:: Hennessey’s Cafe ::
In 1902, Hennessey’s Cafe was a going concern in this spot. Michael F. Hennessey (1867-1921) was the proprietor. The bar was in the space now occupied by Kabuki, with two dining rooms in the spaces to the east. In one of those sibling contrasts that make families interesting, Michael’s brother, William Hennessey, was the president of the St. Mary’s Temperance Society, of Skaneateles, which since its founding in 1869 had “continuously exerted a practical and useful influence along temperance lines.”
Shown above, Hennessey’s in 1906, with Ernie Hunt, Mike Hennessey, Bill Clark, Alfred Pugh, Lucky Baker and Albie Williams at the bar on a winter’s day.
The Temperance movement temporarily triumphed; Hennessey’s Cafe became a restaurant with the coming of Prohibition (January 16, 1920).
:: McLaren’s ::
In 1932, John F. and Idella McLaren bought what would become McLaren’s, in the Eckett block, from Florence Powell. John and Idella were from Marcellus, where John had been a high school athlete in baseball and football. He encouraged the Marcellus-Skaneateles rivalry whenever he could, and sponsored a bowling team that was a fixture in the Skaneateles Bowling League.
Repeal — the end of Prohibition’s 13-year drought — came on December 5, 1933. In October of 1937, John and Idella McLaren were granted a liquor license. They advertised their establishment as “McLaren’s. Near the Bridge.” Dinner specials in the 1930’s included a Sunday special: half a broiler or a steak for 65 cents, and lobster tail with fries for 50 cents. In 1940, a steak and broiler dinner could be had for 75 cents.
World War II brought rationing, and the Skaneateles Press reported a mishap in McLaren’s kitchen: In April of 1943, Mrs. O’Neill was preparing pork and beans on the stove when a grease fire consumed the entire batch. She said, “You heard that popping noise that sounded like the Fall of Bataan? That was them – the nicest pan of pork and beans I ever set to stew, all gone up in smoke and flame. And rationing and all – what a life.”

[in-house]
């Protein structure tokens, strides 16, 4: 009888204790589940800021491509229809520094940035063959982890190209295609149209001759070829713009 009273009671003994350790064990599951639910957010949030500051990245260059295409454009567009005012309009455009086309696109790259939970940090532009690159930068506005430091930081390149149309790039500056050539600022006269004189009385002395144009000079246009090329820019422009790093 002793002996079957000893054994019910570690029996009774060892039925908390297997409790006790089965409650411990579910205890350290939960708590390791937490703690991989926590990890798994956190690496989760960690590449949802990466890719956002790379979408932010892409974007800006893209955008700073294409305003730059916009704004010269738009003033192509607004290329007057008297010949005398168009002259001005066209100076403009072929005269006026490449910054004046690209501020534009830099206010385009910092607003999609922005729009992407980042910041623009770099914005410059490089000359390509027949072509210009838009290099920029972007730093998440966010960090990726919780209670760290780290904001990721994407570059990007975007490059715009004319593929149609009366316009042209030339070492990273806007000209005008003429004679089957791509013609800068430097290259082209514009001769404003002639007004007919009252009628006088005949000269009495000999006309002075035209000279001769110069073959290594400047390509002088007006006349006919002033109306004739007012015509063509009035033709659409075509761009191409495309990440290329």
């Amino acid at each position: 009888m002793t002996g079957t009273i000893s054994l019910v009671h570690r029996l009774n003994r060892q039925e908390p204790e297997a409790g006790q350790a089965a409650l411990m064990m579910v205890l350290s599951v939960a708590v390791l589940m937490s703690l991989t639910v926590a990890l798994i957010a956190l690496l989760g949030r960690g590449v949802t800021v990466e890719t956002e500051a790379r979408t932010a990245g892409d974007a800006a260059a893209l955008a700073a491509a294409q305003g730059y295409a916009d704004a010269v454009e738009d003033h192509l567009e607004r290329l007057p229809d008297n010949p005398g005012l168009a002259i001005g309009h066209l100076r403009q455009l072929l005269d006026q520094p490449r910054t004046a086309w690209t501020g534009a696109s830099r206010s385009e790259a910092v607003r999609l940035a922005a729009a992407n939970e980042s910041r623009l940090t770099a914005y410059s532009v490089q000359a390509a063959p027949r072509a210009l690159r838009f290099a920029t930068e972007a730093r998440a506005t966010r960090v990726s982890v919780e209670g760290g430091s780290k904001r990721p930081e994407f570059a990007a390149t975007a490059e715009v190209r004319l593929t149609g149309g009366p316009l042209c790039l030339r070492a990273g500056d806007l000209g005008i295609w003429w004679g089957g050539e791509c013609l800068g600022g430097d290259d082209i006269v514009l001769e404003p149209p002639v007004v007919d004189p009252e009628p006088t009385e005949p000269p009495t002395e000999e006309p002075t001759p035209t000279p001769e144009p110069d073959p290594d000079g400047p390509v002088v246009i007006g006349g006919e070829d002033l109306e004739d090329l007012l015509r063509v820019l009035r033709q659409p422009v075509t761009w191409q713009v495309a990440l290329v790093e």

McLaren’s was a popular meeting place for all kinds of people, even pinochle players. In February of 1945, a wartime curfew was imposed on all places of public amusement, to which John McLaren responded, “Yes sir, every last pinochler will be out of this place by 12 o’clock midnight.” John McLaren died in 1948. His son, William, joined Idella in running McLaren’s for another five years.
:: Morris’s Grill ::
In March of 1954, William and Idella sold McLaren’s Grill to Morris Schwartz, who had formerly operated the Preble Hotel, in Preble, N.Y. A liquor license was granted to Morris’s Grill at 4-8 West Genesee St. on October 1, 1957.
In the mid-1960s, Morris suffered a stroke while tending bar and his son Philip took over running the operation. (Morris died in 1967, at home on Long Island.) For a short time, Phil’s wife Ginny worked in the kitchen. Three of Phil’s children — David, Vicki, and Steven – and his nephew Kevin Donohue worked as bartenders at Morris’s when they were college age. The bar, in fact, helped Philip put all of his children through college. Steven Schwartz writes:
“I remember that that the bar was a very difficult business for my father, made no easier by the endless efforts of the Village’s patriarchs and matriarchs to cleanse the Village of the sin that Morris’s promulgated. They were tireless in their efforts to get my father to remove the neon Morris’s sign, the last neon sign in the Village. It was only after my father retired that the sign came down.